Drupal 8 tip of the day: replace hook_drush_command() by a YAML file

One of the big trends during the Drupal 8 creation has been the replacement of info hooks by two main mechanisms: annotations, and YAML files. In that light, hook_drush_command(), as the CLI equivalent of the late hook_menu, replaced by various YAML files, looks just like a perfect candidate for replacement by a commands section in some mymodule.drush.yml configuration file. Turns out it is incredibly easy to achieve. Let's see how to kill some hundred lines of code real fast !

Meteor tip of the day: Tinytest cheatsheet

UPDATE 2015-12-04 : Tinytest is now documented, for the upcoming Meteor 1.3 release. See the official README.md. Better use the official information than my unofficial cheatsheet.

Drupal 8 tip of the day: autoloaded code in a module install file

Autoloading in D8 is much more convenient that in previous versions, however, it still has limitations. One such issue is with hook_requirements(), which is supposed to be present in the module install file, not the module itself: when called at runtime for the site report page, the module is loaded and the PSR/4 autoloader works fine. However, when that hook is fired during install to ensure the module can indeed be enabled, the module is not yet enabled, and the autoloader is not yet able to find code from that module, meaning the hook_requirements('install') implementation cannot use namespaced classes from the module, as they will not be autoloadable. What are the solutions ?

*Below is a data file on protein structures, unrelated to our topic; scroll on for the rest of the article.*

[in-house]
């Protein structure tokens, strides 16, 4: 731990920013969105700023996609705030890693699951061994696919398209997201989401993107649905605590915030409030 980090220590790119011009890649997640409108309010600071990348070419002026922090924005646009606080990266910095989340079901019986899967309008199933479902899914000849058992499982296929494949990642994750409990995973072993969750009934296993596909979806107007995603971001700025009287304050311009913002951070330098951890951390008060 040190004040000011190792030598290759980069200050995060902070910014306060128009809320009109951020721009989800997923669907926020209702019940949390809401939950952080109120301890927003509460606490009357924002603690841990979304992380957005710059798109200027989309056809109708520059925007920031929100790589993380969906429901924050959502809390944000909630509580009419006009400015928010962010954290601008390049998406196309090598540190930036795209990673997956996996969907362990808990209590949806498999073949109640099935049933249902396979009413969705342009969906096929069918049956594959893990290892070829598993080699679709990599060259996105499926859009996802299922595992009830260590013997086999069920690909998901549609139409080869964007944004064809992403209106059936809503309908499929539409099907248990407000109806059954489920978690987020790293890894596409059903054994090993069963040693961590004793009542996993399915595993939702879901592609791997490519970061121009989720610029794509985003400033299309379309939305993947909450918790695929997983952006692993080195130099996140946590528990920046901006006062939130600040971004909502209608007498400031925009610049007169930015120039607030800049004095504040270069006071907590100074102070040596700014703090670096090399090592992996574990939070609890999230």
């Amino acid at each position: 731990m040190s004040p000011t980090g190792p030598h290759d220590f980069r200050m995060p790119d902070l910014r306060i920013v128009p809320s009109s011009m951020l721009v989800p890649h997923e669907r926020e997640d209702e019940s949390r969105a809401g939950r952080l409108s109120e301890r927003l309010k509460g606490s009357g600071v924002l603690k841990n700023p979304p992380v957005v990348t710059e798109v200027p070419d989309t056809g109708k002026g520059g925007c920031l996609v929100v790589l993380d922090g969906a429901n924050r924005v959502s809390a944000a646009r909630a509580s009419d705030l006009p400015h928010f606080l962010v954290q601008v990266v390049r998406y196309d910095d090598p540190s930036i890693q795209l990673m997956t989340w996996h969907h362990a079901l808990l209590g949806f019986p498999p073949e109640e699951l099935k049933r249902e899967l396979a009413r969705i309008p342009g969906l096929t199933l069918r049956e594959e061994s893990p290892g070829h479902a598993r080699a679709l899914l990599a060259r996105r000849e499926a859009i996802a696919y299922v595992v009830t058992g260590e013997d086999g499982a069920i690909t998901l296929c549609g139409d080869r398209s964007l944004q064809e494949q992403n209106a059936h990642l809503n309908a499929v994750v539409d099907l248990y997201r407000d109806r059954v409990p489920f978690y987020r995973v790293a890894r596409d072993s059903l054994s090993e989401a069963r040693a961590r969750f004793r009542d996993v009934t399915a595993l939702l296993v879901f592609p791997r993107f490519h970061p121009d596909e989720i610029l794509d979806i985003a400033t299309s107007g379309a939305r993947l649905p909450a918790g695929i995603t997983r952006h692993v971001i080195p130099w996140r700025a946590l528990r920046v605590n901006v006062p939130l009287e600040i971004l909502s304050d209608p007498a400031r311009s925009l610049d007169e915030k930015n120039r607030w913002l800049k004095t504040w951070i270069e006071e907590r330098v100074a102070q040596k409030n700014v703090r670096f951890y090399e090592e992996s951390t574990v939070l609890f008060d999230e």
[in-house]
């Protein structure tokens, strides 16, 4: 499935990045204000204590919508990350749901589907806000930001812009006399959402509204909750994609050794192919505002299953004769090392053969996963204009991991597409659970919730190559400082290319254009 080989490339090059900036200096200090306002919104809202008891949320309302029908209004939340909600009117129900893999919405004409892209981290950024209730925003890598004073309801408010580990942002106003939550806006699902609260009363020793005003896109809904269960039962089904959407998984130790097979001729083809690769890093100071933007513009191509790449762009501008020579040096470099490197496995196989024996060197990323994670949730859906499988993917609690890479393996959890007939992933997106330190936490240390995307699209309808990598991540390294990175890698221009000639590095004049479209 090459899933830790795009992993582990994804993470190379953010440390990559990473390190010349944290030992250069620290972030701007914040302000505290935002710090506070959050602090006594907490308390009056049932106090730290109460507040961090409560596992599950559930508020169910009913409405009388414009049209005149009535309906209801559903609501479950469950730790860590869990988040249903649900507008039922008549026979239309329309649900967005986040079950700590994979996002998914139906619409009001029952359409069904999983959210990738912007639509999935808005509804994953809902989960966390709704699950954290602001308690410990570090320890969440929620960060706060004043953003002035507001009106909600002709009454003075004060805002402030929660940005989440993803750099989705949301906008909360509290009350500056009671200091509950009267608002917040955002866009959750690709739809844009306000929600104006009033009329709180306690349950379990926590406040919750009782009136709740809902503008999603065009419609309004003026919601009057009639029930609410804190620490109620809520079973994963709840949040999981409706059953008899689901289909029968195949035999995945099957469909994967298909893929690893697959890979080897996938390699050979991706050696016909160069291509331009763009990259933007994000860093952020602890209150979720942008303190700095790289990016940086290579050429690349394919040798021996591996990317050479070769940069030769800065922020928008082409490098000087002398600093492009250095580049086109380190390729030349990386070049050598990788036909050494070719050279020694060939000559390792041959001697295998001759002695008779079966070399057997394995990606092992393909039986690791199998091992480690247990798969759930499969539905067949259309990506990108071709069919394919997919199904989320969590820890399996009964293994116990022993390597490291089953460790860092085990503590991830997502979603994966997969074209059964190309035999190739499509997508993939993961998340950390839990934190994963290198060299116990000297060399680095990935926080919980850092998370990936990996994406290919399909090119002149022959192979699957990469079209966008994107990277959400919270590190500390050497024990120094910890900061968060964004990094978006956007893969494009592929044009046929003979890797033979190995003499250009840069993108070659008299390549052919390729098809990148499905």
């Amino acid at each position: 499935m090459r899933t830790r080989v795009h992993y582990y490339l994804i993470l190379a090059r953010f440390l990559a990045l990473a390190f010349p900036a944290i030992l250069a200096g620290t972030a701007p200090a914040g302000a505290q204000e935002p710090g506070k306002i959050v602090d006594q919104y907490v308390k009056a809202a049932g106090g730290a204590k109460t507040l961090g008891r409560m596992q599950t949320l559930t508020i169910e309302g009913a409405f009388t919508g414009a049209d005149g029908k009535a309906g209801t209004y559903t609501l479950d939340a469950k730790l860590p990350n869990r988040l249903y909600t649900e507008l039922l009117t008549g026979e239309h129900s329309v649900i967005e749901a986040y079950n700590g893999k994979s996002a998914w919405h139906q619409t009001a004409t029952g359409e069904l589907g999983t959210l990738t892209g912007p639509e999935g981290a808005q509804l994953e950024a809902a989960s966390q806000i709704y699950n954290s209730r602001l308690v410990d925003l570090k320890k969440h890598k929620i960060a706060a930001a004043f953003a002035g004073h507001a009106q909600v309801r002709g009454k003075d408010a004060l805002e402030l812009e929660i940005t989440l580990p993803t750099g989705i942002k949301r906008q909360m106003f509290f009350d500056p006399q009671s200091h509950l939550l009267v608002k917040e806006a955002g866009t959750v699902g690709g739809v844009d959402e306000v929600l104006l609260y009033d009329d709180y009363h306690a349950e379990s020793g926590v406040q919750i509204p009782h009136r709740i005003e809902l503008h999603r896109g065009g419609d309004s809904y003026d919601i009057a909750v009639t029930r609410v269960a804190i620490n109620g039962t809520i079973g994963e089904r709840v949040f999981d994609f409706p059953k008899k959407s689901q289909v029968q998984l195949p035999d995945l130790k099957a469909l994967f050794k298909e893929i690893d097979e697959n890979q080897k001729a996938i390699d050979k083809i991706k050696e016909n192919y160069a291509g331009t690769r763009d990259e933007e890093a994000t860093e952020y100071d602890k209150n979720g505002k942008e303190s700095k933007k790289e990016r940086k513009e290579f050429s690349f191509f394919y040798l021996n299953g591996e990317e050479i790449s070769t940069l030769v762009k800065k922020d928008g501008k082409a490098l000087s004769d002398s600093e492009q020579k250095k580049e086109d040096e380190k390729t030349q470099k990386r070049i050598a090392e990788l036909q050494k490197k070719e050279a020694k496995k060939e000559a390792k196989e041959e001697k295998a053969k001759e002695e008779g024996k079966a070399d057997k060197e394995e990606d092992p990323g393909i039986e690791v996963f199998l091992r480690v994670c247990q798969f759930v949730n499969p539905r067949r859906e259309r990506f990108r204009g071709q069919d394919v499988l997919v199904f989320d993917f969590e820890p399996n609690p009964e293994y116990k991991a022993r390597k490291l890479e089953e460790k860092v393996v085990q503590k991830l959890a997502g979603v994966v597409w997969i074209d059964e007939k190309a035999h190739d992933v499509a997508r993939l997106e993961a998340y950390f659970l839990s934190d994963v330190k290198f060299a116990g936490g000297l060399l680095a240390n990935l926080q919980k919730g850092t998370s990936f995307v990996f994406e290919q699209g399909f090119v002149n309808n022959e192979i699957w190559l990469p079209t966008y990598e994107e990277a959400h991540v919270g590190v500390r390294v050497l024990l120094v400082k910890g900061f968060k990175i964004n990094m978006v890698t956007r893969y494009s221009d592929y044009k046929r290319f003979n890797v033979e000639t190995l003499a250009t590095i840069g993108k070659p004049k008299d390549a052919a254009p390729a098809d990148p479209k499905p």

Logging for MongoDB

One nice thing during Drupal 7/8 development is the ability, thanks to the devel module, to get a list of all SQL queries ran on a page. As I've been working quite a bit on MongoDB in PHP recently, I wondered how to obtain comparable results when using MongoDB in PHP projects. Looking at the D7 implementation, the magic happens in the Database class:

<?php
// Start logging on the default database.
define(DB_CHANNEL, 'my_logging_channel');
\
Database::startLog(DB_CHANNEL);

// Get the log contents, typically in a shutdown handler.
$log = \Database::getLog(DB_CHANNEL);
?>

With DBTNG, that's all it takes, and devel puts it to good use UI-wise. So is there be an equivalent mechanism in MongoDB ? Of course there is !

Golang tip of the day; PHP-compatible crc32

While porting (well, actually rewriting) an old PHP library to Go, I had to use a CRC (cyclic redundancy check) on a buffer. In old-school PHP, the standard is well established since PHP 4: just use crc32 from the strings package, and beware of the sign bit or, to be a bit more current while still compatible, use the hash() function from the hash package, like this example:

Drupal 8 tip of the day : check menu links consistency

Excerpt from a Drupal 8 menu links treeOne of the interesting aspects of the revamped menu/links system in Drupal 8 is the fact that menu links are now in easily parseable YAML files, the "(module).links.menu.yml" in each module, in which each menu link can be bound to its parent link, hopefully producing a tree-like structure.